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Challenges Faced by Teachers Working From Home

written by: N Nayab•edited by: Michele McDonough•updated: 3/21/2011

The nature of challenges faced by teachers working from home is different from the challenges encountered in other telecommuting jobs. Home based teachers need to rise up to such challenges to enjoy the benefits of working from home.

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    Developments in technology have led to a paradigm shift in the nature of work. The many benefits of telecommuting prompt more and more employers and employees to strike work from home agreeements, leveraging the power of technology. Teaching work from home ranks as a popular telecommuting job, but the nature of this job raises several unique challenges. Major work from home challenges relevant to teaching jobs are the need to adhere to rigid timing, the criticial importance of real time seamless connectivity, absence of visual cues and feedback and roadblocks to career advancement.

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    Rigid Schedules

    Teachers working from home face the challenge of being available online fixed hours, free from all domestic distractions that usually accompany telecommuting.

    A normal telecommuting job requires sacrificing the many benefits a traditional office job but the worker gets to do the required tasks at the time of their convenience as a trade-off. A home teaching job, however, requires adherence to fixed schedules, when the student also has to be online and ready to learn. In short, unlike other telecommuting job, flex-time is not an option for a teacher working from home.

    Home based teachers need to be adept in cutting off domestic considerations and distractions while at work and need to sharpen their concentration powers.

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    Seamless Connectivity

    Ensuring seamless connectivity such as a high-speed Internet connection, reliable communication devices such as speakers and earphones, and backup power options are important challenges for any home-based work. Such factors become even more important for teaching work from home.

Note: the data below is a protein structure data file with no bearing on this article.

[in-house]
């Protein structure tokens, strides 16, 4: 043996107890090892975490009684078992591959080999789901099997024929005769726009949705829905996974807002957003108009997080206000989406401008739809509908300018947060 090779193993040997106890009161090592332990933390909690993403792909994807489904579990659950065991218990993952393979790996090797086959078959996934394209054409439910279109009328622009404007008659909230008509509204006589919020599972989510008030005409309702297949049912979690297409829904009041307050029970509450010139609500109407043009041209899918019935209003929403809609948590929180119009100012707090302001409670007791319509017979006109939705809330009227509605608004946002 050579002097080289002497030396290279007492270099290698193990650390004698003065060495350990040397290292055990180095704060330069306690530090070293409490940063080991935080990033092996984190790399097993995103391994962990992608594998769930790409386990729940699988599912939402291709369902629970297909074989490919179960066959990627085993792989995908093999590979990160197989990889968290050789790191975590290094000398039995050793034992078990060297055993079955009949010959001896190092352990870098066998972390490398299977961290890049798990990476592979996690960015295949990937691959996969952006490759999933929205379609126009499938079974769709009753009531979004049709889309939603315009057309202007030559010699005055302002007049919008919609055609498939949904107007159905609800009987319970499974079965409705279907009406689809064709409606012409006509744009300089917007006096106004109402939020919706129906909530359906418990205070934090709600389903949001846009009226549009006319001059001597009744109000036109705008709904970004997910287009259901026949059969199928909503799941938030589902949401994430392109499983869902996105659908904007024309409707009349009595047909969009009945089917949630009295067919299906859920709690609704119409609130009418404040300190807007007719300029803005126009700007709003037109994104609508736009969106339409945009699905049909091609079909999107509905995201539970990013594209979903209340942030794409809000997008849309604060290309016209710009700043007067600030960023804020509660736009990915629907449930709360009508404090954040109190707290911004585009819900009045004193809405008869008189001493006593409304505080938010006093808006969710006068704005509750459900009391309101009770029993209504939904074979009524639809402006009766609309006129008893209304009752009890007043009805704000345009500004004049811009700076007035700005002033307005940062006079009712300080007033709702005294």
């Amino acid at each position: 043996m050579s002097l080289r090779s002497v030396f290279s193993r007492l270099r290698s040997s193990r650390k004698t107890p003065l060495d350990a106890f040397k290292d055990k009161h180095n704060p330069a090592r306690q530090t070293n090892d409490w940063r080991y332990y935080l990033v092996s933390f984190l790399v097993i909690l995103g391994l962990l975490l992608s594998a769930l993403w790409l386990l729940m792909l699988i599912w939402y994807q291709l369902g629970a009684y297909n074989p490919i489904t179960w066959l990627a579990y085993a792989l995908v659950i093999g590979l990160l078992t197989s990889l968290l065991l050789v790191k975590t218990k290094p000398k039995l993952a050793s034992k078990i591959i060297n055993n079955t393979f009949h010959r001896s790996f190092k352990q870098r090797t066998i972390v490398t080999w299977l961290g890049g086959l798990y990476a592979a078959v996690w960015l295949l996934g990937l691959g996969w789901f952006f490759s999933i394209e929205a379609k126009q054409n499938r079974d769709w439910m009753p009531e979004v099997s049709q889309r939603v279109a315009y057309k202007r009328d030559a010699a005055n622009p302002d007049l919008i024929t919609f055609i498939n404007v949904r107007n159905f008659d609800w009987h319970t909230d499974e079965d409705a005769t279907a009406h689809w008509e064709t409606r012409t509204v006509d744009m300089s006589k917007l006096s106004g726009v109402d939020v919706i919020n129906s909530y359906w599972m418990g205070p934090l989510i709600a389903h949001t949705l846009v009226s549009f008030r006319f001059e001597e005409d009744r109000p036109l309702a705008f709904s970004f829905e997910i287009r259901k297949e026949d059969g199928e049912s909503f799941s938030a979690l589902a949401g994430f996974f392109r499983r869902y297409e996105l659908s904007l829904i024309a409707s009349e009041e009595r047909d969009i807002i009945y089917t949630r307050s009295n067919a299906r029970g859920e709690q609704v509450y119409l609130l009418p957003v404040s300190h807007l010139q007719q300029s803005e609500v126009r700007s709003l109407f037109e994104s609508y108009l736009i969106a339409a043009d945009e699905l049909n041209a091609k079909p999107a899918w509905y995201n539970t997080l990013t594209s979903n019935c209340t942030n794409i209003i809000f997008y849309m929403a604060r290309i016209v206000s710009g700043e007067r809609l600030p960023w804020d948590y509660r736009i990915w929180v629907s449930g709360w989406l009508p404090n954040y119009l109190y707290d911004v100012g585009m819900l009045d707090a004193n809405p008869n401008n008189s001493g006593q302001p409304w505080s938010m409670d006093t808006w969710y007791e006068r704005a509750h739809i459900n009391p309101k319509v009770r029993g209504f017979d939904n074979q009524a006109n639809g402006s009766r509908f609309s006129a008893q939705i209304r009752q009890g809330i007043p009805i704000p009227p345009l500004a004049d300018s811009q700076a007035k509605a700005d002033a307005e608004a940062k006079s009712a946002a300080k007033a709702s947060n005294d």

An unexpected power outage or computer breakdown for a couple of hours would at worst create a backlog for most telecommuters. A teacher, however, cannot afford to miss appointments for any reason. Even a few hours of disruption upsets schedules and could lead to a student missing an important per-exam revision.

    The home-based teacher needs to acquire a high level of proficiency in technical issues to solve problems without waiting for help to arrive. Keeping a backup of instruction notes helps as does working from a friend's computer when unexepected shut downs happen.

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    Absence of Visual Cues and Proper Feedback

    Online tutoring leaves no time or chance to make amends, and the home based teacher faces a major challenge in understanding the student's level of attention and comprehension.

    This type of work also has the disadvantage of not being able to gauge the pupil’s level of comprehension or having access to visual cues apparent in a traditional classroom. Similarly, the student might not be able to express feedback through voice or written chat as effectively as done when talking face-to-face. All of these factors tend to create a communication gap.

    Home-based teachers need to make tutoring an interactive session and gauge the students level of attention and comprehension from the online chat mediums.

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    Career Advancement

    teacher A home teaching position usually limits career advancement prospects. Deprived of an active professional milieu and the chance to learn new things in an organizational setup, home-based teachers remain stuck in the same role and face the potential rustification of skills.

    It takes much personal motivation and initiative from the home-based teacher’s part to remain active in professional forums, self-learn new concepts and strive for career advancement.

    The inability of teachers working from home to rise up to the above work from home challenges leaves them with the danger of suffering from many telecommuting disadvantages without reaping many benefits in exchange.

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    Egan, Terry, and Kurland, Nancy. “Telecommuting… Out of Sight, Out of Mind?” Retrieved March 18, 2011.

    Image Credit: Seattle Municipal Archives